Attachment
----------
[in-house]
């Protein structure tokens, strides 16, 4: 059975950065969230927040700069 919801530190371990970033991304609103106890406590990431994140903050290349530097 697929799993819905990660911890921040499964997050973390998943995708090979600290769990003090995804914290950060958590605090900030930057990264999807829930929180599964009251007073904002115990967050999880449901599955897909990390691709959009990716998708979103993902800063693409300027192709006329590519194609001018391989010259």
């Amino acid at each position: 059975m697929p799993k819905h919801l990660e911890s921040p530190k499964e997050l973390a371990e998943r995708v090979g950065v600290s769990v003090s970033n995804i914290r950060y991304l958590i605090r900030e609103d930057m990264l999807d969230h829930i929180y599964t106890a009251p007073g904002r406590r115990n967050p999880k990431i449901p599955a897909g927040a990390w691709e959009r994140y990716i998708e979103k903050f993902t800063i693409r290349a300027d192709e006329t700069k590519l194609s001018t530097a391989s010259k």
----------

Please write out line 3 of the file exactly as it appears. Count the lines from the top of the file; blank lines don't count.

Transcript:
């Amino acid at each position: 059975m697929p799993k819905h919801l990660e911890s921040p530190k499964e997050l973390a371990e998943r995708v090979g950065v600290s769990v003090s970033n995804i914290r950060y991304l958590i605090r900030e609103d930057m990264l999807d969230h829930i929180y599964t106890a009251p007073g904002r406590r115990n967050p999880k990431i449901p599955a897909g927040a990390w691709e959009r994140y990716i998708e979103k903050f993902t800063i693409r290349a300027d192709e006329t700069k590519l194609s001018t530097a391989s010259k």